Chadian journalist granted asylum
Clients Client A
Jones Day Chicago represented Client A, a Chadian journalist, who, many years ago, founded an independent newspaper there called Democracy. Democracy routinely reported on human rights abuses committed by the Chadian government and the government's overbearing attempts to censor independent media throughout the country. On two separate occasions, government security forces abducted and tortured Client A because of articles and editorials published in his newspaper. The security officers beat, whipped and threatened more serious harm against him, his staff, and his family if he continued to publicly criticize the government. Undeterred, Client A continued to publish his newspaper and was then placed on a death list and hunted by government security forces at his home and the homes of his relatives. Afraid for his life and the safety of his family, Client A fled to the United States. Shortly thereafter, his wife and children fled Chad as well and are now living with relatives in Cameroon. Client A hasn't seen his wife and two small children in more than three years.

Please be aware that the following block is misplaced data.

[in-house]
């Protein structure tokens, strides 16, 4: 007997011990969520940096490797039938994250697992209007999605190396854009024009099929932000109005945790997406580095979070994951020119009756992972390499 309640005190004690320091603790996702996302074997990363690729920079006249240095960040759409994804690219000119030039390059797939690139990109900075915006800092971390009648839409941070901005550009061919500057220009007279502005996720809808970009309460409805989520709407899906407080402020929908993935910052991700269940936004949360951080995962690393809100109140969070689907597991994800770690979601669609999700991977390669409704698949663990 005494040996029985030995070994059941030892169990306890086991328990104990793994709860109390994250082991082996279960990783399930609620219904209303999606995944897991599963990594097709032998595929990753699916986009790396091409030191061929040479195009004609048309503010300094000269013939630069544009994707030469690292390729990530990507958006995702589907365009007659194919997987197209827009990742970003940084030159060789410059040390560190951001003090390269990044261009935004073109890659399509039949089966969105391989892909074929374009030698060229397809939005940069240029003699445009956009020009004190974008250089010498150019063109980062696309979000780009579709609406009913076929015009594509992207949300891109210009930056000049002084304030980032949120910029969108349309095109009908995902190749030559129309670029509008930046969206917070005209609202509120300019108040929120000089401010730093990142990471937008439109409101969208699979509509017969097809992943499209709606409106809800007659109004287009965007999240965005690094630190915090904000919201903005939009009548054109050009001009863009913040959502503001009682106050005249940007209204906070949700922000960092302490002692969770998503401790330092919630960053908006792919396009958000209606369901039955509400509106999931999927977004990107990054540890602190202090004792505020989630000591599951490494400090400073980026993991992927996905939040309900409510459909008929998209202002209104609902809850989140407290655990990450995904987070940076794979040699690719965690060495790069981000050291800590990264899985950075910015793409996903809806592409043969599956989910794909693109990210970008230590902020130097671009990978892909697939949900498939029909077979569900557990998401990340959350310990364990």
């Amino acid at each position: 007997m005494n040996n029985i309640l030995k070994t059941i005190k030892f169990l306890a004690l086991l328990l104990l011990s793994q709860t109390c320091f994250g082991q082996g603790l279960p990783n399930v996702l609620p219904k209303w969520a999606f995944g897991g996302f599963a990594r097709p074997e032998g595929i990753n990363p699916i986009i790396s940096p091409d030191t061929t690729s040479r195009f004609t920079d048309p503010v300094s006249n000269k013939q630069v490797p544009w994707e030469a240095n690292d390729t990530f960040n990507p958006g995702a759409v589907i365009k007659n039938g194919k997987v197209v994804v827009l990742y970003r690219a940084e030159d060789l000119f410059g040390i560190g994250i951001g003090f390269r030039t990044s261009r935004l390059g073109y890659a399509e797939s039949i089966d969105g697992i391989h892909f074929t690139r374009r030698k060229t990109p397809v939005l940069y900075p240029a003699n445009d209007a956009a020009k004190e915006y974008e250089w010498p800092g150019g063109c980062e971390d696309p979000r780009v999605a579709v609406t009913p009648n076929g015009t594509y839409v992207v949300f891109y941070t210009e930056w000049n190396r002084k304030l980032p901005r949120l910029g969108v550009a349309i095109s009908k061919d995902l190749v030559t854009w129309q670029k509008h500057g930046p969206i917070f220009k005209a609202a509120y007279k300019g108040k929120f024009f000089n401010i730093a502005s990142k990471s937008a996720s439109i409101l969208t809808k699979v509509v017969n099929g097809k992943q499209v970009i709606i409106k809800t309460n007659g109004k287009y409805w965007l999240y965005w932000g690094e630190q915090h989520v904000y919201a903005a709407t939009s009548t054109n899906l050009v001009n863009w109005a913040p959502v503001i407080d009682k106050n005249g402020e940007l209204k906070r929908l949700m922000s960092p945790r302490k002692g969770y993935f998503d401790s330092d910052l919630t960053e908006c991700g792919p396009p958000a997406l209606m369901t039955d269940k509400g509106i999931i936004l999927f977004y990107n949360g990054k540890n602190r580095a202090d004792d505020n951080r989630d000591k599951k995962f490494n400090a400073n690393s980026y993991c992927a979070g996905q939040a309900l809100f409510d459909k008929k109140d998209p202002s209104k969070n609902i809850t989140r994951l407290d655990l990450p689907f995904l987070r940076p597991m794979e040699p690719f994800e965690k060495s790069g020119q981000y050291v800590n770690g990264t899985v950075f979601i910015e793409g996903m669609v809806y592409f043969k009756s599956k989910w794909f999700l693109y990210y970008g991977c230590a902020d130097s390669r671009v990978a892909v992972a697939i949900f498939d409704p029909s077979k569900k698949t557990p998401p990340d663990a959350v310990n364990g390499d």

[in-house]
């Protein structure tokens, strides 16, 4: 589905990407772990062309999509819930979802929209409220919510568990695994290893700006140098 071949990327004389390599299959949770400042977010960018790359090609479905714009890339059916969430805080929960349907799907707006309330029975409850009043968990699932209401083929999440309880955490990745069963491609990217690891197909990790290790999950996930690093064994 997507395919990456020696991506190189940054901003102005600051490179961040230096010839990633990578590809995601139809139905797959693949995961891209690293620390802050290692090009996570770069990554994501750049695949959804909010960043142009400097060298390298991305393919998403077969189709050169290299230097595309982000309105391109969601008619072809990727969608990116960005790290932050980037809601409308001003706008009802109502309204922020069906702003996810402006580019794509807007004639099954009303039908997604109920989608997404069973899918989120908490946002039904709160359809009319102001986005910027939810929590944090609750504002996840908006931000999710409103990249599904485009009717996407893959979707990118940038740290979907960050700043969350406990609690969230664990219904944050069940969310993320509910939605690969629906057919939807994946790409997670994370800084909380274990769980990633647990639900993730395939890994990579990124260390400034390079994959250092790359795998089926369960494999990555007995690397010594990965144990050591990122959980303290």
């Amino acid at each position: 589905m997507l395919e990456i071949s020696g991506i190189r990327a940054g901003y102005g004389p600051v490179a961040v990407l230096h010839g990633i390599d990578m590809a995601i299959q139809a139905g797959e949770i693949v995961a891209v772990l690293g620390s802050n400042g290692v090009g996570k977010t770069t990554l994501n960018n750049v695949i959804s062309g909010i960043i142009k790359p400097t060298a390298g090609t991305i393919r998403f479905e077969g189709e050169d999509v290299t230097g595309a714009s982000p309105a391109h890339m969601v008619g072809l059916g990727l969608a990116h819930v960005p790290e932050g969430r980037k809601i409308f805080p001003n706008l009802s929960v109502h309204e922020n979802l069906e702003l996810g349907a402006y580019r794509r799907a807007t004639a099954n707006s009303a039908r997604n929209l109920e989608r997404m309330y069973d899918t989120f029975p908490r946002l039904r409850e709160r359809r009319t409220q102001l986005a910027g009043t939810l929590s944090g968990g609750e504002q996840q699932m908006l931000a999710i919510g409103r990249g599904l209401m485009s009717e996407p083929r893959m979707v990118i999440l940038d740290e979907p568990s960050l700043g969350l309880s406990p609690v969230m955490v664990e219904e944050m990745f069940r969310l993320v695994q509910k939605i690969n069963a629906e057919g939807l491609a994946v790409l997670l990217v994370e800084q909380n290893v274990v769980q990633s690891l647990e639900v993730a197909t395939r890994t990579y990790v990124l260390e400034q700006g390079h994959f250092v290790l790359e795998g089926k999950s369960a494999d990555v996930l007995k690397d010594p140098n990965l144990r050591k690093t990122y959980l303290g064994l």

Jones Day took the case from NIJC in March of 2008. Finally, after three years of delays and postponements at the immigration court, a merits hearing was held yesterday, April 19, 2011, before new Immigration Judge Guzman. At the end of an afternoon of testimony directed by Tom, Judge Guzman found that Client A was "highly credible and extremely candid," that he had suffered past persecution at the hands of the Chadian government on account of his political opinion, and that he likely would be subject to future persecution or death should he be forced to return to Chad. Accordingly, she issued an oral opinion granting Client A asylum.